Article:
Bulk metallic glasses: Taking the color out of polluting dyes


Dye molecules that contaminate effluent streams can be efficiently degraded by metallic glass powders

A high resolution scanning electron microscopy image of a metallic glass powder that efficiently decontaminates dye molecules from wastewater
A high resolution scanning electron microscopy image of a metallic glass powder that efficiently decontaminates dye molecules from wastewater

© 2012 J.-Q. Wang

Synthetic dyes with long-lasting, vivid colors are valuable to both manufacturers and consumers. However, these attributes also make it challenging to clean up these compounds when they slip into wastewater systems and become pollutants. ‘Azo’ dyes, for example, owe their colors to nitrogen double bonds that resist degradation from bacterial or carbon sorption treatments. Now, Jun-Qiang Wang from the AIMR at Tohoku University1 and co-workers in Japan and the US have described a way to degrade azo dyes with far greater efficiency than current techniques, using amorphous magnesium–zinc metallic glass powders.

One of the best ways to decompose azo dyes is by using pure, ‘zerovalent’ metals — in an oxidation state of 0 — such as magnesium or iron to transfer electrons to nitrogen double bonds and crack them apart. However, although zerovalent magnesium is particularly effective at removing organic contaminants from water, it has poor corrosion resistance and is eventually consumed by the aqueous environment. Materials researchers are thus focusing on finding low-cost methods to reduce the corrosion of magnesium while retaining its high reaction efficiency.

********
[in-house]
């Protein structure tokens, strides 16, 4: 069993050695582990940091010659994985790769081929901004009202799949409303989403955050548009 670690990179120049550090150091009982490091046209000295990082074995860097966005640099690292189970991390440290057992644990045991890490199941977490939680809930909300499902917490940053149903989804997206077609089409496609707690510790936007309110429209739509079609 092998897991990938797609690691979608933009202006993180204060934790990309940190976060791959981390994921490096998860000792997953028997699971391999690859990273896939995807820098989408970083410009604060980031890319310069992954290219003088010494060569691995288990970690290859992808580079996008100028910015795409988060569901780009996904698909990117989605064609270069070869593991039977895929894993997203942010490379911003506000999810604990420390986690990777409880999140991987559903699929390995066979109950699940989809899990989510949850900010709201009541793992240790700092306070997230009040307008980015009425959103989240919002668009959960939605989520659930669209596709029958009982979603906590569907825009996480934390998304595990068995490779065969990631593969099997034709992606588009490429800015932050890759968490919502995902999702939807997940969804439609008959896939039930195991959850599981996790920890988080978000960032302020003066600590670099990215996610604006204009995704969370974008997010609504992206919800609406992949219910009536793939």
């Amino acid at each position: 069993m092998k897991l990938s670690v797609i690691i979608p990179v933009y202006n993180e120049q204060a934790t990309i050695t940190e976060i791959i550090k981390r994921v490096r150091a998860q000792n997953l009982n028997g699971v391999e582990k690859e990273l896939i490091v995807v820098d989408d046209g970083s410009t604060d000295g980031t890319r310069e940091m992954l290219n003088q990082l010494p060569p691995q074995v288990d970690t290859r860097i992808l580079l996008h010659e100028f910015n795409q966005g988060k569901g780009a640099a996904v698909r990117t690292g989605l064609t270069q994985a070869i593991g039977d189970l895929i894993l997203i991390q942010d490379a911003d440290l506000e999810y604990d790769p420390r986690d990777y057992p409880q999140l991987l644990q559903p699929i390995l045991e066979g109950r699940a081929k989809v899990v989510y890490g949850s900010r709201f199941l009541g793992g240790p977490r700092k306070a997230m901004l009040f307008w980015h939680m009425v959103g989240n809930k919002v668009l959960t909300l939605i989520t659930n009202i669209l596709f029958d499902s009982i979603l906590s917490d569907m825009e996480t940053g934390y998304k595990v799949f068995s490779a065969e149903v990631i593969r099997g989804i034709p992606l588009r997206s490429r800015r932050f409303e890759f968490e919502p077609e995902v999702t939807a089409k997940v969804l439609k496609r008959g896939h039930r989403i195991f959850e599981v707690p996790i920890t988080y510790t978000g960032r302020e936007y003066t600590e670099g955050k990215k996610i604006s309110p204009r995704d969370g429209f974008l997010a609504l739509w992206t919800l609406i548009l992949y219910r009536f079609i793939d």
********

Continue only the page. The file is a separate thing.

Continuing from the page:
Alloying magnesium with another metal can enhance its resistance to corrosion, but only if the atoms are mixed together well. To achieve this, Wang and his co-workers melted magnesium and zinc atoms in a crucible, and then quickly cast them into thin ribbons of metallic glass. The metal atoms pack tightly and homogenously in this glassy state, giving the alloy excellent durability.

Then, to convert the magnesium-zinc ribbons into a form suitable for treating wastewater, the team pulverized them into a fine powder — an unconventional approach that has many advantages, according to Wang. “Powders have much larger surface areas compared to ribbons, which enhances their reactivity,” he says. “Also, the powdered form may be injected underground to deal with pollutants in groundwater.”

Microscopy experiments revealed that the magnesium–zinc powder was well dispersed and did not form aggregates (see image), making it ideal for reacting with synthetic contaminants in an aqueous solution. The powder de-colored a solution of azo dye within 10 minutes — clear evidence that the metallic glass completely degraded stubborn nitrogen double bonds.

Wang notes that in addition to a striking improvement in corrosion resistance, which the researchers attribute to the alloy’s amorphous atomic structure, magnesium–zinc metallic glass powders can decontaminate azo dyes with reaction efficiencies 1,000 times greater than that of commercial iron powders. “These materials can efficiently degrade organic water contaminants in harsh, anaerobic environments at a cheap price, opening up a broad field for metallic glass applications.”


  1. Wang, J.-Q., Liu, Y.-H., Chen, M.-W., Louzguine-Luzgin, D. V., Inoue, A. & Perepezko, J. H. Excellent capability in degrading azo dyes by MgZn-based metallic glass powders. Scientific Reports 2, 418. | article

This research highlight has been approved by the author of the original article and all empirical data contained within has been provided by said author.